Classic Car Overview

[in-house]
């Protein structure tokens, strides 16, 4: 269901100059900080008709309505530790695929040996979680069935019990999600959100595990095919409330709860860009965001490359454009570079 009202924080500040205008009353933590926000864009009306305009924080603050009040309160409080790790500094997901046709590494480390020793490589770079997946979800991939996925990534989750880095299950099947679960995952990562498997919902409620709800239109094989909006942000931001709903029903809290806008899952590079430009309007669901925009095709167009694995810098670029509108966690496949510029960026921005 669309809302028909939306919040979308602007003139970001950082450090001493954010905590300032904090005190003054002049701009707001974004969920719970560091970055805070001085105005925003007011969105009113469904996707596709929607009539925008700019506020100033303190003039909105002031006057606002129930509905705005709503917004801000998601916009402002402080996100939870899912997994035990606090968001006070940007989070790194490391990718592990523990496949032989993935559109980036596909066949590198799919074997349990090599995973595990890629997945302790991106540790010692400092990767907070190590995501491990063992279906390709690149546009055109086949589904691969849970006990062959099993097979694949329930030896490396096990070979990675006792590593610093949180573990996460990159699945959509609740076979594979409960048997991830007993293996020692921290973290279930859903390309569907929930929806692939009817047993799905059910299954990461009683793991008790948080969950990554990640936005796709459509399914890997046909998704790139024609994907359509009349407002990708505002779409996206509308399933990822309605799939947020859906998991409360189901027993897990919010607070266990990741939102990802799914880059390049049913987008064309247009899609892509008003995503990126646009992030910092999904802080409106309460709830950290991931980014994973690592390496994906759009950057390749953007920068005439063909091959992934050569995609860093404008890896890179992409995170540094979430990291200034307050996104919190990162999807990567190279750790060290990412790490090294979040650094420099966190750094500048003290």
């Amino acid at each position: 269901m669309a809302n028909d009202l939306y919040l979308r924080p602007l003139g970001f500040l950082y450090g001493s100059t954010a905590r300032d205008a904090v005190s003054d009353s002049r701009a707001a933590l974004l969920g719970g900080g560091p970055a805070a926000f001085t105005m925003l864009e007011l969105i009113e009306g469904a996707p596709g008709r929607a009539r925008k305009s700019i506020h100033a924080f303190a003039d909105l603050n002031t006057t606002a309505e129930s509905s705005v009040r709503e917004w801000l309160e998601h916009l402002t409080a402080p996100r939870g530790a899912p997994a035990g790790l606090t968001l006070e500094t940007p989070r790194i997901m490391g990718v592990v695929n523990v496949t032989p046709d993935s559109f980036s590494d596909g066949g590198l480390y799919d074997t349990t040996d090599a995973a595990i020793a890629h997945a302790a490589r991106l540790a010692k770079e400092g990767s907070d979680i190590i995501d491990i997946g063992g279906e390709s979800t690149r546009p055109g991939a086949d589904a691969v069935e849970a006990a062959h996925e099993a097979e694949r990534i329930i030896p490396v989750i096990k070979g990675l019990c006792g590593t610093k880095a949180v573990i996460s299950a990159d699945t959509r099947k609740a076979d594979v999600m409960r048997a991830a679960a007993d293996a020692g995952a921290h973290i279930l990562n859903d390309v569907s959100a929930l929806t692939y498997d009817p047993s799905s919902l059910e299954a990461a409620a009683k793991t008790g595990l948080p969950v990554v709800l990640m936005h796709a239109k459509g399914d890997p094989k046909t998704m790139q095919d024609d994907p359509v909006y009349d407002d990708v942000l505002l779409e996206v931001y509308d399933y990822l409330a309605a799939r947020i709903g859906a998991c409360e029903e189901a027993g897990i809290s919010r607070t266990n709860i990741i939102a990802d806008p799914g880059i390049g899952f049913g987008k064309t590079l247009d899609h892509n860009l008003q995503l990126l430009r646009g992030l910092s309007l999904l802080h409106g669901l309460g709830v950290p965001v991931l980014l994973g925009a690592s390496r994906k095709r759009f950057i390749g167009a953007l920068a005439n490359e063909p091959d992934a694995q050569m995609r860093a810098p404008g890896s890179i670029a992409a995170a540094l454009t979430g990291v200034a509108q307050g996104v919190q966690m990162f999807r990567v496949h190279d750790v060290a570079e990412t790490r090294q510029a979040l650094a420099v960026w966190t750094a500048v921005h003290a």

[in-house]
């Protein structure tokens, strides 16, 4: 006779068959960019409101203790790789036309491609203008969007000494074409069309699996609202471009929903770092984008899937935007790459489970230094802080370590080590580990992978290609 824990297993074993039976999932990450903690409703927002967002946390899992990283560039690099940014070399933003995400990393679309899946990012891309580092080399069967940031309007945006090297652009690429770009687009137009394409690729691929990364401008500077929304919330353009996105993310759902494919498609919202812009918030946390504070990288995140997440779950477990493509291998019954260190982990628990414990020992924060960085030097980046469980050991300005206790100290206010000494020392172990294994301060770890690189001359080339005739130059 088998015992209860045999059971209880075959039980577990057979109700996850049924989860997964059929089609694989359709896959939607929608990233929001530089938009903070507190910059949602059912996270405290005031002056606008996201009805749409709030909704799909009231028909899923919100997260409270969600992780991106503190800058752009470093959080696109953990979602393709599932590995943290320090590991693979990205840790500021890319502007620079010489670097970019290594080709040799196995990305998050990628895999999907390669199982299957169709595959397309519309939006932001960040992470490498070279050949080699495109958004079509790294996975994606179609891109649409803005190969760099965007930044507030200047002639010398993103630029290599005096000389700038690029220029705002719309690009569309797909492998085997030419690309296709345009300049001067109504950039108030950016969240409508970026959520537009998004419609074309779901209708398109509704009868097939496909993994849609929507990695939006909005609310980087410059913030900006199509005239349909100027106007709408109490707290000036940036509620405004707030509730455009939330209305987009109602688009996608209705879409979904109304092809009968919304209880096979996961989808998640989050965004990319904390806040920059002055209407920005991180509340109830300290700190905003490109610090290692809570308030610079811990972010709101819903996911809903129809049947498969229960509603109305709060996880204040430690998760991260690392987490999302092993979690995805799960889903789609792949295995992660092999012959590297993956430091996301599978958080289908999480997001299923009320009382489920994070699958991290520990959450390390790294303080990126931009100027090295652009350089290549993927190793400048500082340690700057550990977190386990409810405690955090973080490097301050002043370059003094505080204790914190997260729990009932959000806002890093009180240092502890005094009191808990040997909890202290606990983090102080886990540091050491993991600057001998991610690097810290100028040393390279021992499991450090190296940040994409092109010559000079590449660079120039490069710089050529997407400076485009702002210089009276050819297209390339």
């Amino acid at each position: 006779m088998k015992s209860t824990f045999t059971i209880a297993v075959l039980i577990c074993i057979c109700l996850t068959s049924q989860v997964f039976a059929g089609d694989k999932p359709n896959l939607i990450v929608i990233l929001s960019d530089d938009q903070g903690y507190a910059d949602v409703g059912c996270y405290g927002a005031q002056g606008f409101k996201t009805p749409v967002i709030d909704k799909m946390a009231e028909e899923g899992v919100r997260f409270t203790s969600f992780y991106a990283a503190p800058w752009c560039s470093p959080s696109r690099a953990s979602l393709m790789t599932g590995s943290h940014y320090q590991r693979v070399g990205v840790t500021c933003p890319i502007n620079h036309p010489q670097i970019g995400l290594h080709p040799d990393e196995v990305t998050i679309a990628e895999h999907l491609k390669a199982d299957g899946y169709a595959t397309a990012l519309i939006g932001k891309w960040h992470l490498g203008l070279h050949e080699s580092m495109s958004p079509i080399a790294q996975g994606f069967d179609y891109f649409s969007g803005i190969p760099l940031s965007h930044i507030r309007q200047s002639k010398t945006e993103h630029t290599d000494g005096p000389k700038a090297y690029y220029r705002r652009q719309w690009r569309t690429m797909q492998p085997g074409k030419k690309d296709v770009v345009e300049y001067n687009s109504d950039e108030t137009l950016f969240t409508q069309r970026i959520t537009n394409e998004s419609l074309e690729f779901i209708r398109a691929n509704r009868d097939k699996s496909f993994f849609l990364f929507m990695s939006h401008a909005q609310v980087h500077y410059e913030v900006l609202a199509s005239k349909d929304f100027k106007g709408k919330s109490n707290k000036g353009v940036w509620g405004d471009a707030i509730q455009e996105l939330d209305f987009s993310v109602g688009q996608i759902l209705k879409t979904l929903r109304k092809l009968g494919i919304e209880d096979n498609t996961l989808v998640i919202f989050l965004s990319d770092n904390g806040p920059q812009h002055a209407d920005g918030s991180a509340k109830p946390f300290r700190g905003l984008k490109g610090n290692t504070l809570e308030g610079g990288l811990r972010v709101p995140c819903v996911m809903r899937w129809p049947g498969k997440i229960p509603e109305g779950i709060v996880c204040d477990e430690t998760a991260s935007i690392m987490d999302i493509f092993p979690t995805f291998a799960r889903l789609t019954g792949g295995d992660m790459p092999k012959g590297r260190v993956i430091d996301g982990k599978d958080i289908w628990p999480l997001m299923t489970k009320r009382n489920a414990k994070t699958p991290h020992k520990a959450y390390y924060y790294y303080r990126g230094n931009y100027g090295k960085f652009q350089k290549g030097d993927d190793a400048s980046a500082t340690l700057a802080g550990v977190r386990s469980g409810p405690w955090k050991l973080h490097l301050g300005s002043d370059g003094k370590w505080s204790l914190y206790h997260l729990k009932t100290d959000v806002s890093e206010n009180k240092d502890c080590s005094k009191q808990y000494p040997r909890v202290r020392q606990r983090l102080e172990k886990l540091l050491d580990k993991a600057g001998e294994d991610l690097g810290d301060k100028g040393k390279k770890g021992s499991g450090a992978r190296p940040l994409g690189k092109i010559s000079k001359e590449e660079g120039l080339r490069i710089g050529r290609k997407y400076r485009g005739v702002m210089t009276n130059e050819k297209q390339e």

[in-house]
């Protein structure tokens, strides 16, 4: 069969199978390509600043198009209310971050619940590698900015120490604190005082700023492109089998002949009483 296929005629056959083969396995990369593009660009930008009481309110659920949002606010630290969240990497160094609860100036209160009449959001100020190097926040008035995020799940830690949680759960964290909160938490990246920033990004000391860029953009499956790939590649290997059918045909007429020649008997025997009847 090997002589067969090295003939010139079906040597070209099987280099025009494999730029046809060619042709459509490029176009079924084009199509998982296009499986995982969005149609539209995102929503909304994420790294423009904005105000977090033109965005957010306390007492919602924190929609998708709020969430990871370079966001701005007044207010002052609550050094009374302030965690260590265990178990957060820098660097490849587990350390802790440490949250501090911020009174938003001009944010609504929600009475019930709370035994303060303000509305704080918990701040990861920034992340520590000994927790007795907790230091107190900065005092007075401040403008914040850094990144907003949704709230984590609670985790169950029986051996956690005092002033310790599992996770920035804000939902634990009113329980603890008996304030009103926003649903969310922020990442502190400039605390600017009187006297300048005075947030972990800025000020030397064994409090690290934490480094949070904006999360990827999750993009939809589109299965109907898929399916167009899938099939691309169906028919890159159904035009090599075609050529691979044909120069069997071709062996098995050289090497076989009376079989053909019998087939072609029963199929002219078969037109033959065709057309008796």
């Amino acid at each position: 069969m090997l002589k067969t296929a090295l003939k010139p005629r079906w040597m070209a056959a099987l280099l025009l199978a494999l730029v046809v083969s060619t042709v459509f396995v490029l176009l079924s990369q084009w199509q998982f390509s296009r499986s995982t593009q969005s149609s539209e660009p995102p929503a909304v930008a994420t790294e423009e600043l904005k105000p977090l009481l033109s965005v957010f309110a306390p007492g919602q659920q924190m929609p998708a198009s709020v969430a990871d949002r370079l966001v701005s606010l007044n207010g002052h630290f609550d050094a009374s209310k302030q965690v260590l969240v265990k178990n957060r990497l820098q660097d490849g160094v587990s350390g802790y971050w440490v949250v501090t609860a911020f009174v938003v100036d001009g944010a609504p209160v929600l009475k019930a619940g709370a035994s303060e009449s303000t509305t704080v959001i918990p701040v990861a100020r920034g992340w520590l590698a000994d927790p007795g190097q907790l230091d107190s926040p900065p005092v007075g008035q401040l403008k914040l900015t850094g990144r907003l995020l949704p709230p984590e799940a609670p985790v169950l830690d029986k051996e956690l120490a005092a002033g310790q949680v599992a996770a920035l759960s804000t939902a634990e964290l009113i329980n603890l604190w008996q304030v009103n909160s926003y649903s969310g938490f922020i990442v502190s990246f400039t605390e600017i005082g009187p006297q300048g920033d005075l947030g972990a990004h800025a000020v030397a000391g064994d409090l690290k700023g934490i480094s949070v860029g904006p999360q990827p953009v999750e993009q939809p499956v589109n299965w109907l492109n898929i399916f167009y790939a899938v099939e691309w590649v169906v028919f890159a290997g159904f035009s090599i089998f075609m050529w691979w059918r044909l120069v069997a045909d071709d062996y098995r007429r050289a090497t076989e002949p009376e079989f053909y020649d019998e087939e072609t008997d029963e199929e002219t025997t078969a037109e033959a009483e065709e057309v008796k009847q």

1949 Chevrolet Fleetline Deluxe Chevrolets new post-war line of 1949, The Most Beautiful Buy of All, included, at its peak, the Fleetline DeLuxe, a continuation of the 1942 1948 Fleetline that included two upmarket body styles, a two-door and four-door sedan, both with a streamlined fastback roofline. Buyers responded to the Fleetline DeLuxes gorgeous, flowing styling by buying nearly 312,000 of them. It is amazing, then, that they are so rarely seen today where did they all go? For consignment a 1949 example of the Chevrolet Fleetline 4 door sedan. Like the Yucca Moth Pupae, this car has just emerged from long term storage, and had the once over to fix any issues that arise with said storage. Now all buttoned up showing nicely in its pontoon styling, and an all original un-modified or rodded look (which is very popular with these cars), a fine example with low low mileage (78K) and looking fabulous to round out the forties. Exterior Mayland Black paint which was an earlier respray has some of the issues of long term storage in the form of some chipping, dimpling and just a few dents, but remains shiny overall. A nice patina which surely will pass for an older restoration but retains its original charm. One of the points of this car that can be dealt with or left alone and either would be a good decision. Chrome is all looking very nice, mirror-like with no dimples or signs of any rust. There is definitely not a straight line on this car, and all the trimmings are closely adhered to the original steel body, that shows no real rust. From its toothless front grille wrapped in big chrome and fashioning the 3 tiered grille with wrap around bumper below, to the red plastic rocket styled hood ornament with Chevrolet badge, and the ever-present trim spear that starts just behind the headlight bezels and dies in the middle of the front door shes really showing off that great designers pen. In the rear quarter a rounded bump out fender complete with a chromed mid trimming and stainless plate in front of the bump-out, the usage of fender skirts keeps the rocker line straight and level from front to rear. The pontoon styled curved rear is sculpted with the fenders and appears to have the car in motion, even when sitting still. On the back, a large bumper protects all this curvaceousness, small tail lighting, trunk handle and badging. Bowtie badged dog dish style wheel covers cover a black painted wheel with some extra edge dishes in chrome to be wrapped in thin white sidewalls on modern radial tires on all 4 corners. Interior With a swing of the doors we see tan broadcloth door panels that show some water staining. Knobs, pulls and cranks all are looking shiny. Inside a two-tone light tan and slightly darker tan broadcloth with a ribbed pattern covers the front and rear bench seats. These sit within upholstered tubs which are solid tan broadcloth and are bordered with dark piping. The metal dash remains like original and sports a dark brown dash front, and tan dash top, all adorned with plenty of chrome ribbed accenting, and nicely aged bakelite knobs. An original steering wheel with 2 tone to match the dash, along with a chrome half circle horn ring fronts this nice dash. On the floors is some thin ribbed dark gray carpet in front and some slightly worn tan carpet for the rear passengers. A mohair headliner showing extensive water damage is above and remains tight to the ceiling. Drivetrain Under the hood an unrestored inline 6-cylinder engine in 216ci size is topped with a 1-barrel carburetor and has a 3-speed manual transmission. A new radiator, water pump, fuel pump, rebuilt carburetor and generator, and a complete tune up have this car running nicely post storage. Undercarriage Plenty of surface rust, although all is structurally sound for the frame, body hangers, floorpans and rockers, as well as the wheel wells. Independent coil springs are upfront, and leaf springs are on back with drum brakes all around. A new exhaust snakes its way from front to back. New wheel cylinders and a new master cylinder have been upgraded recently. Drive-Ability This car cranked right up, and on the test track performed beautifully. It ran smoothly, shifted nicely, and had decent braking for non powered hydraulic drums. All was functioning well, and it was a great cruiser, able to get up to highway speed and feel stable. For the Chevrolet enthusiast who appreciates clean, well-maintained, and beautifully kept originality, this example of post-war streamlined design would be hard to beat. It would be a surefire head-turner in the Antique Automobile Club of Americas Historic Preservation of Original Features class, and a fun driver for this pre mid-century torpedo design car.